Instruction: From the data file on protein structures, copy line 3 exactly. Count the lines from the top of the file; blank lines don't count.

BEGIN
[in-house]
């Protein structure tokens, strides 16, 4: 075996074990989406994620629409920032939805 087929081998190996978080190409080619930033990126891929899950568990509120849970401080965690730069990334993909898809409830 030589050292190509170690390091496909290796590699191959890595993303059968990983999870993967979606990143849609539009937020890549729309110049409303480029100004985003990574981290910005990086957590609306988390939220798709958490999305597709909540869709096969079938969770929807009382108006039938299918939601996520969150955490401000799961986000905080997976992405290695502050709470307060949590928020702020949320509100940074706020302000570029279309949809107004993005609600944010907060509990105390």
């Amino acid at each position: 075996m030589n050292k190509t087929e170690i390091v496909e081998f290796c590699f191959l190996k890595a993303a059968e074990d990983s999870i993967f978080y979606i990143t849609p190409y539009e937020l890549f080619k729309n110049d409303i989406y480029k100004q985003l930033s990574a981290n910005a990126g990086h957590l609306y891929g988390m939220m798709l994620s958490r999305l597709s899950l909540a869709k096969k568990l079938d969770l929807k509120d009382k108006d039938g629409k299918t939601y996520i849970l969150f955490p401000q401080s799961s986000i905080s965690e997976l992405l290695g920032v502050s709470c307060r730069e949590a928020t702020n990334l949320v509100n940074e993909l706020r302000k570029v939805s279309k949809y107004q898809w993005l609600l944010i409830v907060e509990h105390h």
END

């Amino acid at each position: 075996m030589n050292k190509t087929e170690i390091v496909e081998f290796c590699f191959l190996k890595a993303a059968e074990d990983s999870i993967f978080y979606i990143t849609p190409y539009e937020l890549f080619k729309n110049d409303i989406y480029k100004q985003l930033s990574a981290n910005a990126g990086h957590l609306y891929g988390m939220m798709l994620s958490r999305l597709s899950l909540a869709k096969k568990l079938d969770l929807k509120d009382k108006d039938g629409k299918t939601y996520i849970l969150f955490p401000q401080s799961s986000i905080s965690e997976l992405l290695g920032v502050s709470c307060r730069e949590a928020t702020n990334l949320v509100n940074e993909l706020r302000k570029v939805s279309k949809y107004q898809w993005l609600l944010i409830v907060e509990h105390h």